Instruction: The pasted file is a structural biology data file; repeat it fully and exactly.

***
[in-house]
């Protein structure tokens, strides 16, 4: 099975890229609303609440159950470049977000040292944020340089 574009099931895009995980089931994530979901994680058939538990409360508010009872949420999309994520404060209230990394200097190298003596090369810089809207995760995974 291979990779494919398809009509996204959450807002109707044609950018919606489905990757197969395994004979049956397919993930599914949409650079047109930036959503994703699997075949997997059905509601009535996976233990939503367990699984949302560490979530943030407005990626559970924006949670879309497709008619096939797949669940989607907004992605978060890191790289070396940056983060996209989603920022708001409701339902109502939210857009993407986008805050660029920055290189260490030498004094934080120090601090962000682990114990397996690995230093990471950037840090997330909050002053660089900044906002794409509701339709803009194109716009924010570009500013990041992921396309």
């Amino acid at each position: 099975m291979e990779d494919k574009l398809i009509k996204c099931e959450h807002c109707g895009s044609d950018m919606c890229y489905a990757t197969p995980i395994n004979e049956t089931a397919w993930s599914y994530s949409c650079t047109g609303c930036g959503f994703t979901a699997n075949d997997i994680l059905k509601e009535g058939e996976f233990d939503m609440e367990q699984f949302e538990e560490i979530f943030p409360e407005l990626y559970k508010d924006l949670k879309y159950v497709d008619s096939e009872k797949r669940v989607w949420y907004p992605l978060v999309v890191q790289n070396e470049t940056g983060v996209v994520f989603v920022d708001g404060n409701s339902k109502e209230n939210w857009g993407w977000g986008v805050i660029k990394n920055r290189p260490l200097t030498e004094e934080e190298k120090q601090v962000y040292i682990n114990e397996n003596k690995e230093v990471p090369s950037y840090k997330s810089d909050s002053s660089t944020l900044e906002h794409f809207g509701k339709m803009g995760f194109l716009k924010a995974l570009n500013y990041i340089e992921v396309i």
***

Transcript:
[in-house]
């Protein structure tokens, strides 16, 4: 099975890229609303609440159950470049977000040292944020340089 574009099931895009995980089931994530979901994680058939538990409360508010009872949420999309994520404060209230990394200097190298003596090369810089809207995760995974 291979990779494919398809009509996204959450807002109707044609950018919606489905990757197969395994004979049956397919993930599914949409650079047109930036959503994703699997075949997997059905509601009535996976233990939503367990699984949302560490979530943030407005990626559970924006949670879309497709008619096939797949669940989607907004992605978060890191790289070396940056983060996209989603920022708001409701339902109502939210857009993407986008805050660029920055290189260490030498004094934080120090601090962000682990114990397996690995230093990471950037840090997330909050002053660089900044906002794409509701339709803009194109716009924010570009500013990041992921396309």
């Amino acid at each position: 099975m291979e990779d494919k574009l398809i009509k996204c099931e959450h807002c109707g895009s044609d950018m919606c890229y489905a990757t197969p995980i395994n004979e049956t089931a397919w993930s599914y994530s949409c650079t047109g609303c930036g959503f994703t979901a699997n075949d997997i994680l059905k509601e009535g058939e996976f233990d939503m609440e367990q699984f949302e538990e560490i979530f943030p409360e407005l990626y559970k508010d924006l949670k879309y159950v497709d008619s096939e009872k797949r669940v989607w949420y907004p992605l978060v999309v890191q790289n070396e470049t940056g983060v996209v994520f989603v920022d708001g404060n409701s339902k109502e209230n939210w857009g993407w977000g986008v805050i660029k990394n920055r290189p260490l200097t030498e004094e934080e190298k120090q601090v962000y040292i682990n114990e397996n003596k690995e230093v990471p090369s950037y840090k997330s810089d909050s002053s660089t944020l900044e906002h794409f809207g509701k339709m803009g995760f194109l716009k924010a995974l570009n500013y990041i340089e992921v396309i």